The best (and worst) of the year – Paul Walker
It may come as a surprise, but we absolutely love games here at Citizen Game. Old games, bad games, big games, whatever. We love to play them and we love to talk about them. Right now everyone else is trying to sort out and definitively list the “best” games of the year, to compile them into Top Ten’s and Best Of’s. We don’t do that because we don’t really care which game was best this year. We only remember the games we love and the ones that have broken our hearts. So, to that end, Citizen Game will be presenting its Best Loved Games and biggest disappointment of 2012 in a series in the run up to Christmas, with staffers taking a moment to reflect on what made their favourite games of the year so special to them. We encourage you to do the same in the comments.
Best Loved Games
With Dishonored eliciting comparisons to Deus Ex from almost ever y publication that covered it in the leadup to its release, I was pretty certain that this game was going to be right up my street. As it turns out, I was not disappointed.
I won’t spend too much time describing what makes this game great — if you want to read about that go and check out Rich’s review — but suffice to say I loved the vertical exploration, the freedom, the stealth mechanics and pretty much everything else you could care to mention about Dishonored.
There are few games which lead me to think: “I’m going to play through that again”. There are even fewer where I actually follow through on that initial thought. In fact, Portal 2 is the only example I can think of in the last few years. That Dishonored has managed to find its way into such exclusive company speaks volumes about how much I like this game.
The Walking Dead
The Walking Dead has probably been the most pleasantly surprising game I’ve played this year. Don’t get me wrong, I heard the hype, but I initially thought this game wasn’t really for me. Eventually, talk of its point and click elements, tough choices and excellent character design persuaded me to give it a go (I wrote a piece about this called What’s All the Fuss about The Walking Dead) and I’m so glad I did.
The Walking Dead managed to engage me to a degree that few games manage. It made me care about its characters to an extent that very few games manage. It also had me fretting over choices I had made long after the fact. Having this kind of experience with The Walking Dead made me realise how disappointingly rare these experiences are in videogames and I hope that the excellent work Telltale have done in creating The Walking Dead serves as a lesson to the “bigger” developers out there.
Of course, while I’m sitting here writing about The Walking Dead in the past tense, it’s not actually finished yet — the final episode is still to come. That’s the other thing I’ve really enjoyed about this game —picking up individual episodes which connect to an overall arc, but which are self-contained stories in their own right. Sure, videogames are often divided into chapters or levels, but this feels different. Sitting down with something which you can play thorough in one shot and come back to weeks later with a new episode is a new kind of gaming experience and one that I have heartily enjoyed.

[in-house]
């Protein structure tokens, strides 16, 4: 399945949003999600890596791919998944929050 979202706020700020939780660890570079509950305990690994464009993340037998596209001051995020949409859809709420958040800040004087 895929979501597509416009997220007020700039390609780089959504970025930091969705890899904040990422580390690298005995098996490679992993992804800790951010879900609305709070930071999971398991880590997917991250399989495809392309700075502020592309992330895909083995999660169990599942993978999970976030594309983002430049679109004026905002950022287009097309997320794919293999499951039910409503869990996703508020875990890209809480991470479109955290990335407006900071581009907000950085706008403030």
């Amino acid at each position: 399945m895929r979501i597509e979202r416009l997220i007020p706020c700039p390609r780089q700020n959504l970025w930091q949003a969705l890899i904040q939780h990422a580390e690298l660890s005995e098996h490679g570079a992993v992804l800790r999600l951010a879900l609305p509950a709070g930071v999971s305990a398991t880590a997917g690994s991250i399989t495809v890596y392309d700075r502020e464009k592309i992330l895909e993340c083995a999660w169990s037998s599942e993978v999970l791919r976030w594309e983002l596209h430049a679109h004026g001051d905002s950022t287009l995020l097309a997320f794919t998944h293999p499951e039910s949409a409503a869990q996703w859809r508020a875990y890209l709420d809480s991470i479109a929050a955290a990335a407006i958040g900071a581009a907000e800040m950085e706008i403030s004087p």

You might think of Hotline Miami as another one of those indie darlings that the gaming press likes to faun over. Well, ignore that thought. It’s legitimately brilliant and unquestionably stands up against big budget AAA releases as one of the best games of the year.
The game’s basic premise is very simple:
1. Go to a place.
2. Kill everyone in that place.
Hotine Miami is a violent game then, one which aestheticizes violence in a tarantinoesque fashion. Like a Tarantino film, Hotline Miami also has a fabulous soundtrack and is heavy on the pop cultural references with Retro graphics, an 80s neon colour pallet and a Scarface like Miami all part of the formula.
This game demands flawless execution and breakneck reaction speeds from its player, but meeting that challenge is always a joy rather than a frustration. Mechanically, it’s pretty much perfect.
Despite its somewhat crass exterior, Hotline Miami also has a surprisingly sophisticated narrative which really intrigued me. The game adopts a surreal tone as it contemplates the appeal of violence while simultaneously asking the player to think about their own role in enacting it.
Mechanically perfect; narratively intriguing; brutally violent — a few of the phrases which have come to mind as I try to explain the masterpiece that is Hotline Miami. But what I suppose you really need to know is that it’s bloody fun to play — go do so.
I really wanted WWE ’12 to be good. I wanted it to be good because I wanted to be able to enjoy a wrestling game again; I have fond memories of playing Warzone and Attitude with friends on the first Playstation and I also remember the early days of the Smackdown vs Raw series and what a step forward for the genre those games proved to be. Since then however, wrestling games have come to embody mediocrity, settling into a pattern of lazy iteration which makes the Call of Duty franchise look as if it’s at the zenith of innovation and creativity.
With WWE ’12 THQ promised to give their wrestling franchise the shot in the arm it truly needed; WWE ’12, they said, would reinvigorate the series.
It’s clear that some effort was made to try new things with WWE ’12, but it wasn’t enough. Poor character models, stolid animation and poor sound design were problems carried over from past games, but WWE ’12 also managed to create some new problems of its own —vague objectives which left you unclear as to what you had to do to end a match being one notable example.
WWE ’13 is now on the horizon and fans are being tempted by the game’s nostalgic return to WWE’s Attitude era. It’s almost enough to tempt me, but I remember WWE ’12 and I’m not going to get burned again. Probably.